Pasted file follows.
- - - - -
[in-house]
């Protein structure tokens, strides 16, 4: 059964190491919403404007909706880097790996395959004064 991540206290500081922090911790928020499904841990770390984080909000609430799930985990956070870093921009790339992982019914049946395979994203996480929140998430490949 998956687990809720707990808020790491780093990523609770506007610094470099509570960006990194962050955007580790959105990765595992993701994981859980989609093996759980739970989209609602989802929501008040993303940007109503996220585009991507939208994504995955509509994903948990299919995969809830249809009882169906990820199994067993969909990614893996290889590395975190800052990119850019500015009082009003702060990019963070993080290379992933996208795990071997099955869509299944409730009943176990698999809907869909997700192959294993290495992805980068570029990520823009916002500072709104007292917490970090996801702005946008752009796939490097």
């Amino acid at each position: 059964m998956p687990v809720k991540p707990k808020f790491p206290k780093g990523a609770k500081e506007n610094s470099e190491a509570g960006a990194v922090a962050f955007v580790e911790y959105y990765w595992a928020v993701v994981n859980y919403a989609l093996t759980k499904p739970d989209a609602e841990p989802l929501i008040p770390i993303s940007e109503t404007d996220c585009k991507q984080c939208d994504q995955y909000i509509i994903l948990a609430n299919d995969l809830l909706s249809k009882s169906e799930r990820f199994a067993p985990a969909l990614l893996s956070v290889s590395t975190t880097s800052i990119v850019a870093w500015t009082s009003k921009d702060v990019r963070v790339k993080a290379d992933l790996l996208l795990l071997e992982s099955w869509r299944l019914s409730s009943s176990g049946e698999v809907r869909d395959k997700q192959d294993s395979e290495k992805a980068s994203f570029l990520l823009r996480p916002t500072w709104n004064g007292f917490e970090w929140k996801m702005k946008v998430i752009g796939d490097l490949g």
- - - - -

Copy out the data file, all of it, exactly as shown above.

[in-house]
């Protein structure tokens, strides 16, 4: 059964190491919403404007909706880097790996395959004064 991540206290500081922090911790928020499904841990770390984080909000609430799930985990956070870093921009790339992982019914049946395979994203996480929140998430490949 998956687990809720707990808020790491780093990523609770506007610094470099509570960006990194962050955007580790959105990765595992993701994981859980989609093996759980739970989209609602989802929501008040993303940007109503996220585009991507939208994504995955509509994903948990299919995969809830249809009882169906990820199994067993969909990614893996290889590395975190800052990119850019500015009082009003702060990019963070993080290379992933996208795990071997099955869509299944409730009943176990698999809907869909997700192959294993290495992805980068570029990520823009916002500072709104007292917490970090996801702005946008752009796939490097």
């Amino acid at each position: 059964m998956p687990v809720k991540p707990k808020f790491p206290k780093g990523a609770k500081e506007n610094s470099e190491a509570g960006a990194v922090a962050f955007v580790e911790y959105y990765w595992a928020v993701v994981n859980y919403a989609l093996t759980k499904p739970d989209a609602e841990p989802l929501i008040p770390i993303s940007e109503t404007d996220c585009k991507q984080c939208d994504q995955y909000i509509i994903l948990a609430n299919d995969l809830l909706s249809k009882s169906e799930r990820f199994a067993p985990a969909l990614l893996s956070v290889s590395t975190t880097s800052i990119v850019a870093w500015t009082s009003k921009d702060v990019r963070v790339k993080a290379d992933l790996l996208l795990l071997e992982s099955w869509r299944l019914s409730s009943s176990g049946e698999v809907r869909d395959k997700q192959d294993s395979e290495k992805a980068s994203f570029l990520l823009r996480p916002t500072w709104n004064g007292f917490e970090w929140k996801m702005k946008v998430i752009g796939d490097l490949g």